Summit County voter registration down, but Democrats coming out on top |

Summit County voter registration down, but Democrats coming out on top

Jack Queen
Source: Colorado Secretary of State

The Democratic Party has added 613 voters to the rolls so far this year in Summit County, compared with 186 Republicans and 541 Independents, according to the latest data from the Colorado Secretary of State. All told, and including minor parties, the county has 1,440 new registrants, bringing the total number of active voters to 18,976.

Republicans have been steadily losing ground statewide to Democrats, who have been adding voters at nearly double the rate of the GOP. In October, the number of registered Democrats among active voters narrowly surpassed the GOP’s tally for the first time in years — 998,845 Democrats compared to 992,944 Republicans.

Overall, however, registration has been sluggish compared to 2012, despite saturation coverage of the Clinton-Trump showdown: Summit added nearly three times as many voters over the same period in 2012. It’s the same story across the state, where the rolls have been growing slower than in the run-up to the previous two presidential elections.

Earlier this week, a new Wall Street Journal/NBC News poll showed that the share of registered voters who are “highly interested” in the election was down 4 points from 2012 at 72 percent and 15 lower than 2008, perhaps suggesting that the caustic tone of the race — or the dismal approval ratings of both presidential candidates — has turned some voters off.

The trend is particularly pronounced among young people and African-Americans, a potential headwind for a Clinton camp that will need strong turnout in those Democratic-leaning demographics to replicate Obama’s victories in 2008 and 2012. The largest dip, according to the poll, was among African-Americans, a constituency Clinton relied on heavily in her primary defeat of Bernie Sanders.

Analysts have debated whether the unprecedentedly abysmal approval ratings of both candidates will depress turnout, or if extreme antipathy towards the candidates will drive voters to the polling booths to prevent a victory for the other candidate.

“That’s the Rubik’s Cube we’re trying to figure out now,” said David Flaherty, a pollster for Republican-leaning Magellan Strategies.

“Overall, registration has been lower than perhaps what you’d expect from previous years,” he said. “But Democrats have been getting the job done statewide.”

Inactive voters — those who are registered but won’t get mail-in ballots because the state doesn’t have their current address — are a potential wild card, comprising about 16 percent of the electorate. This group is younger and more independent, with 43 percent aged 18 to 34 and 46 percent unaffiliated. In Summit County, 7,408 voters were listed inactive as of Oct. 3.

Clinton’s advantage with young people is well known, but how she fares with unaffiliated voters is less clear. A recent poll by Magellan, however, may offer a clue: in a September survey of 500 likely Colorado voters, Clinton edged out Trump among unaffiliated voters 38 percent to 24 percent. Overall, Clinton bested Trump 41 percent to 36, with Libertarian Gary Johnson picking up 13 and Green Party nominee Jill Stein netting 3 percent.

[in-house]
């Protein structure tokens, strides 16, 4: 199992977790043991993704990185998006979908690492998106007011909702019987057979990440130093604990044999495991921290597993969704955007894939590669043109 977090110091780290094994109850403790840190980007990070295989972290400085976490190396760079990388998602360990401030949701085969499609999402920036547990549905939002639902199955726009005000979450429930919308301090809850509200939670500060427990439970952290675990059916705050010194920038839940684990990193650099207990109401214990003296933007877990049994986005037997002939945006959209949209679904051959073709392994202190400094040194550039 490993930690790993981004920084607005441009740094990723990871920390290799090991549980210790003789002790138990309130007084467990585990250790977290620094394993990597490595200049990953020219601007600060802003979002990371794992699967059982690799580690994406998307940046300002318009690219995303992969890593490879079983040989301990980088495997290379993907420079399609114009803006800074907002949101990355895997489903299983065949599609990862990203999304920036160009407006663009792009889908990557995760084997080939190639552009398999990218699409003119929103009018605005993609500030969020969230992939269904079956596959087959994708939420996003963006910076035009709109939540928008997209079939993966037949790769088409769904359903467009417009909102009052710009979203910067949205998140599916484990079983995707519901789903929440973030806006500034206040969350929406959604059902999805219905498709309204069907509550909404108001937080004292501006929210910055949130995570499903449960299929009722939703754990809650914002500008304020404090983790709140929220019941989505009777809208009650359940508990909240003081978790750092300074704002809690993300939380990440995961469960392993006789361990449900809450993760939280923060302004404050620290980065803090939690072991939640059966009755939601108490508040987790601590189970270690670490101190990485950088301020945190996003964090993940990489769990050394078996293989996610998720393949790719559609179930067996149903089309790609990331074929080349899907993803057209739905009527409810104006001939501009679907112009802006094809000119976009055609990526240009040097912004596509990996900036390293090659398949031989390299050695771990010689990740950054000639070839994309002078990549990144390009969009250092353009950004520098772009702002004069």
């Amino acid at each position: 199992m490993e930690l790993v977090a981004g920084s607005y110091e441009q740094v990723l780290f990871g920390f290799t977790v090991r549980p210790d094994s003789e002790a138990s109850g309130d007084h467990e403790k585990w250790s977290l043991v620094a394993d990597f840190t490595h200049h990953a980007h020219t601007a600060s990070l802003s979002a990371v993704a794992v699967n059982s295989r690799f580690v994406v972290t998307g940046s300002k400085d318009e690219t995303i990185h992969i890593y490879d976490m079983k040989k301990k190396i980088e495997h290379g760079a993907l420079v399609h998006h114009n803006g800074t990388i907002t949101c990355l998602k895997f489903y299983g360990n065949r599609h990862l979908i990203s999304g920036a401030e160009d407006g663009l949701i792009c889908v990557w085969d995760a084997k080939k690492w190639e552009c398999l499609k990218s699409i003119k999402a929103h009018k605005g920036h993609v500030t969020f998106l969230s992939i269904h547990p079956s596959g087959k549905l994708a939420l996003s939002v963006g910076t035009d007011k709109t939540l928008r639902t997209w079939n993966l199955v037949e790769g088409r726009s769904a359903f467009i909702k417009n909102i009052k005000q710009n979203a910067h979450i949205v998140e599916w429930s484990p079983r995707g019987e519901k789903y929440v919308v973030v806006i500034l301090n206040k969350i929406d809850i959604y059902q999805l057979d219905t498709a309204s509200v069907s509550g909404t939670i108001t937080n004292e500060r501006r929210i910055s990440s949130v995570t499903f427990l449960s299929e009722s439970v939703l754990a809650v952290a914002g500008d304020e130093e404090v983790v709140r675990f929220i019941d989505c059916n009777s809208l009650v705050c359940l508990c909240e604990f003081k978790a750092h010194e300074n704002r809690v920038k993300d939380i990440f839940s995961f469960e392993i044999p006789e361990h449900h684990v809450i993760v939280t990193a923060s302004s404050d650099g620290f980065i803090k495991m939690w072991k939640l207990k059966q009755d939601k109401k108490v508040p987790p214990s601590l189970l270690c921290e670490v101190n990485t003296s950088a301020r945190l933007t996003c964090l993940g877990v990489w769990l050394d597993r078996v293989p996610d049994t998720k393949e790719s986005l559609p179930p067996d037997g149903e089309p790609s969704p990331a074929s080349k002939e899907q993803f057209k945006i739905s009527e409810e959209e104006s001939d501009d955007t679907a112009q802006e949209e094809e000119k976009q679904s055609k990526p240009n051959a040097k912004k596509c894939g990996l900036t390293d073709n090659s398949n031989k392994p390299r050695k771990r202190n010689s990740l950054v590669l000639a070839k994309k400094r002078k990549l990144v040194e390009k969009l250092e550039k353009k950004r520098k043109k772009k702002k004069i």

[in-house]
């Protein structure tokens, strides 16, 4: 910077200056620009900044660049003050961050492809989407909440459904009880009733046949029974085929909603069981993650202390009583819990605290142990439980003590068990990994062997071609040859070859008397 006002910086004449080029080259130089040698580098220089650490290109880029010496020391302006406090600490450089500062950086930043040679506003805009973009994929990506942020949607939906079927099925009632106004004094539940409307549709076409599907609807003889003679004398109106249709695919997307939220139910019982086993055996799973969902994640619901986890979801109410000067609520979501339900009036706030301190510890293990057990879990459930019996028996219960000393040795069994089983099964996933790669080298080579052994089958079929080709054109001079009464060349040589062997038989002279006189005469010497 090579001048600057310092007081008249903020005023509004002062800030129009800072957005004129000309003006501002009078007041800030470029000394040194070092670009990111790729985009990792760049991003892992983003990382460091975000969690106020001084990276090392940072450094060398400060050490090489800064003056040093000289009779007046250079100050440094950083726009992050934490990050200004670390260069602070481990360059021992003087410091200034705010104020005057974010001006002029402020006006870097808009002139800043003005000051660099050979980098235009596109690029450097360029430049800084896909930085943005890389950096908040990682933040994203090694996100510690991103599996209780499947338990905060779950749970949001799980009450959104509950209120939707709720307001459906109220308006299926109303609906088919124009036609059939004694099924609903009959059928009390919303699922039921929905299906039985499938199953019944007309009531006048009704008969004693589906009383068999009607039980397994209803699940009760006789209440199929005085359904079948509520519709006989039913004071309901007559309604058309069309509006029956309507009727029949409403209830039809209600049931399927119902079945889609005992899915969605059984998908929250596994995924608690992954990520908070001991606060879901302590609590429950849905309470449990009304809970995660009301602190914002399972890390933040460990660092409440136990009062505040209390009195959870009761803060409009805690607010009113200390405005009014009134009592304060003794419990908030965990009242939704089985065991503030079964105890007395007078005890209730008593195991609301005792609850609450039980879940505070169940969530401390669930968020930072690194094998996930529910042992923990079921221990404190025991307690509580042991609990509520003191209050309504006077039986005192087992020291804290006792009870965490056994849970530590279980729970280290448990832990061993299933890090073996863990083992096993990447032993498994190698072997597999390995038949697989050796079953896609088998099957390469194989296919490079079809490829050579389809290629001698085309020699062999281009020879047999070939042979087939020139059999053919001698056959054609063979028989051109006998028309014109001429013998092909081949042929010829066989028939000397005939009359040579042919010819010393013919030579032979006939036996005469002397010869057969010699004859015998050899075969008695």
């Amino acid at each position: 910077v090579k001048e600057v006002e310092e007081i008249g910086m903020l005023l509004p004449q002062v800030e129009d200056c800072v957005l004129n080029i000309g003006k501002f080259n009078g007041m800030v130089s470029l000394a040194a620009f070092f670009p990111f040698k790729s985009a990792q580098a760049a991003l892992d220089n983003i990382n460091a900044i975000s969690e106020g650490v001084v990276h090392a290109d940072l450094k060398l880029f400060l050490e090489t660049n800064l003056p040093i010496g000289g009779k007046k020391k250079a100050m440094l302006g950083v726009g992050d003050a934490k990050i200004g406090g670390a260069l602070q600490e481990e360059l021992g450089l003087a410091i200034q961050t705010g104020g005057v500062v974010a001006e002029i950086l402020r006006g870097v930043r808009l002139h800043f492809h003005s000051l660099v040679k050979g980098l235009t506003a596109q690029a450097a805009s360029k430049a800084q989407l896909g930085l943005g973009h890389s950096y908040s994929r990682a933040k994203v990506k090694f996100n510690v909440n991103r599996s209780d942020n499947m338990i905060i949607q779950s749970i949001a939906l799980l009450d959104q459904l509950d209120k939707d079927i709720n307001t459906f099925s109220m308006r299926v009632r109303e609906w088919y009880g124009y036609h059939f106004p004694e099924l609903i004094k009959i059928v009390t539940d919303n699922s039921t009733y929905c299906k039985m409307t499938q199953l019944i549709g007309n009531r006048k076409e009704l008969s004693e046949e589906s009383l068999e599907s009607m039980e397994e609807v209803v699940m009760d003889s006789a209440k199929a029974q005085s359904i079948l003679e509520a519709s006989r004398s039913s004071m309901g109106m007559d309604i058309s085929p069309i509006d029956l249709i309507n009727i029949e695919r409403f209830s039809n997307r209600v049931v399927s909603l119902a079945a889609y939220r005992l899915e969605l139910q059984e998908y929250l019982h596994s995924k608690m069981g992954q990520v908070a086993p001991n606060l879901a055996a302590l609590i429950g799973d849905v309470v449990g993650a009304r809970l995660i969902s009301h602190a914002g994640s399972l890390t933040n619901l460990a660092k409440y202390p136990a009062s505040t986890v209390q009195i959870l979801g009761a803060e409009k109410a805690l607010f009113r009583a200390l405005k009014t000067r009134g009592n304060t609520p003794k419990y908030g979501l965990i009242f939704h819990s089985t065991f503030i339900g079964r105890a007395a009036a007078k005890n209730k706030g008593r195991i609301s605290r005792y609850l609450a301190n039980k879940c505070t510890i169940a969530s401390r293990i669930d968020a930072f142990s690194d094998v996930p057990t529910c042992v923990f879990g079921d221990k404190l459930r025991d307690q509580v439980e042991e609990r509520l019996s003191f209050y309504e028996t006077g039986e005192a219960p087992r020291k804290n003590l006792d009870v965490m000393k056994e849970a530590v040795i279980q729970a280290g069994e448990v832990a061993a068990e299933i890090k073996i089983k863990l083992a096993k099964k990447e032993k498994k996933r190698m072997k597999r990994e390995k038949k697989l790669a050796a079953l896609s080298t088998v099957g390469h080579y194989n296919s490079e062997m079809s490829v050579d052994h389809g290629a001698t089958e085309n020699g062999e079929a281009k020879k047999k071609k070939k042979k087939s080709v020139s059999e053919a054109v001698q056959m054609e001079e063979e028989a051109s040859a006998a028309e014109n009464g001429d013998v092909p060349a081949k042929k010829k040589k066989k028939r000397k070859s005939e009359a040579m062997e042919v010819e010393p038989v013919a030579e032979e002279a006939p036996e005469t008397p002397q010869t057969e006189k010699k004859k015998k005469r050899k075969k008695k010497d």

Inactive voters, however, are stingy with their votes; in 2014, only 7 percent cast ballots, an extremely low number even for a non-presidential year.

“Democrats have been really good about targeting these inactive voters,” said Flaherty. “They’ve found them and flipped nine to ten thousand of them. But overall it’s unlikely those folks are going to vote — maybe nine percent.”

But if the statewide independent lean toward Clinton holds true here, it could push Summit into the Democratic column due to the county’s outsize share of active unaffiliated voters: 8,253 compared to 5,935 Democrats and 4,393 Republicans.

The impact on down-ballot candidates is also uncertain. Clinton has recovered from a wobbly August and September, when she was dogged by her email scandal and a leaked video of her describing Trump supporters as “deplorables,” but she was able to rebound with respectable debate performances and another leaked video: the now-infamous tape of Trump bragging about groping women.

For Flaherty, who speaks in terms of pre- and post-tape, that was a defining moment for down-ballot candidates, who before had an easier time distancing themselves from their divisive and unpredictable nominee.

“Before the tape, people were separating candidates from Trump, people were really evaluating them differently,” Flaherty said. “But since the tape, Democrats have been very smart about pounding houses with robo-calls saying, ‘It’s a real shame that so-and-so didn’t repudiate Trump.’”

Despite the explosive backlash against the tapes, which saw the country’s most powerful Republican, House Speaker Paul Ryan, effectively concede the election to Clinton, Republican candidates still face a fraught strategic calculus: Polls show that 59 percent of Trump supporters wouldn’t vote for any Republican candidate that wasn’t backing their man.

“That’s what will be really interesting to see,” said Flaherty. “Will that backlash tsunami swallow up otherwise strong incumbents?”

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